Just asked by a reporter this evening why I think so few AmLaw 200 law firms have blogs. This followed posts the last few days from Ron Friedmann, of Prism Legal Consulting, San Diego lawyer Dan Hull, Carolyn Elefant of AmLaw’s Legal Blog Watch saying not many large law firms were blogging.

With respect to Dan, Ron, and Carolyn, all leaders in innovation, the fact is AmLaw 200 law firms are blogging at a rate that’s equal to or exceeding the rate of smaller law firms.

Ron’s complied this list of nine AmLaw 200 firms who are blogging with “firm-branded blogs.”

This list does not include these that I know of on a quick look, conceding some of the blogs just say which firm the the lawyer is with, enough for me:

So that’s at least thirteen AmLaw 200 firms or 7% of such firms. If 7% of all the law firms in the country were blogging that would be approaching 3,500 firms. I’m not sure we’re there yet.

LexBlog also has blogs for three more AmLaw 100 firms in the works, one (top 50 firm) I expect will go live this week. That will take it to sixteen AmLaw 200 firms blogging or 8% within a month or so. If 8% of the firms in the country were blogging we’d be approaching 4,000 firms.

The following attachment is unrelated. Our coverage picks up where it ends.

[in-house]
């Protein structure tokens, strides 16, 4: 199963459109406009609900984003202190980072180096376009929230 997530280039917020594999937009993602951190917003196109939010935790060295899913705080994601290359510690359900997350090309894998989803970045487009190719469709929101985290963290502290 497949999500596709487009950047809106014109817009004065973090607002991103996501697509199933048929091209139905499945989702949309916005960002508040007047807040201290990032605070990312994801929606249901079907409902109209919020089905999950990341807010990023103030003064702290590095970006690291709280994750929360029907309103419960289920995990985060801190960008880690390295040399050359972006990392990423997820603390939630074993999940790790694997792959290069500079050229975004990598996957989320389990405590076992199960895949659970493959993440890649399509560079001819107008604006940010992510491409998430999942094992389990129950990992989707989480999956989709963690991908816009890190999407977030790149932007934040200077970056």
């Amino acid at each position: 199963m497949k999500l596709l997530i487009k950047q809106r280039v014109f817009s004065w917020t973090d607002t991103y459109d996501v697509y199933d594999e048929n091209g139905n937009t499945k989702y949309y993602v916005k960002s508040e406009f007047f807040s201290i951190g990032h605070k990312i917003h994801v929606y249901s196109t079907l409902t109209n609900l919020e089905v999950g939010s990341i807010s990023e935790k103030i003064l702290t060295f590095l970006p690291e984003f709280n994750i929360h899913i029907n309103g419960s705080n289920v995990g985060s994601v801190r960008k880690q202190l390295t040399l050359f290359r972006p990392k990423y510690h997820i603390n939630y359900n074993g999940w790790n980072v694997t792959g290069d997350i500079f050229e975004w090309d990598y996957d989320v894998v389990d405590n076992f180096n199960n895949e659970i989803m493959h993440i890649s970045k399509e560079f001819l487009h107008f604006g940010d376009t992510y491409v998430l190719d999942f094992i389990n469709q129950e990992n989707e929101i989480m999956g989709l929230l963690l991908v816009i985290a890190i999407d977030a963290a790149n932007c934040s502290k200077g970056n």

Plus LexBlog is in serious discussions with a number of AmLaw 200 firms, all of whom contacted us. With this and the above I see the growth of large law blogs mirroring, if not exceeding blog growth for smaller firms.

The reason the blog growth for AmLaw 200 law firms does not greatly exceed the blog growth in small firms, and it may already be, is that Chief Marketing Officers, Business Development Directors, and Administrative Partners in those firms rightfully want to protect the brand of firm by making sure they do blogs right.

Doing marketing incorrectly, especially something that brings as much exposure to a lawyer or practice group as a blog, can be a liability if not done correctly. Investigation of what blogs are, how they can be used by the firm, deciding on a vendor, establishing blog policies takes some time. Demands on marketing and business development people in some large firms may prevent the immediate decisions that lawyers or innovative marketing professionals in smaller firms can make.

Blogs are here to stay and just like large law firms all have websites, we’ll all soon see the day when the vast, vast majority of the AmLaw 200 have blogs – and in the case of most AmLaw 200 firms, multiple blogs.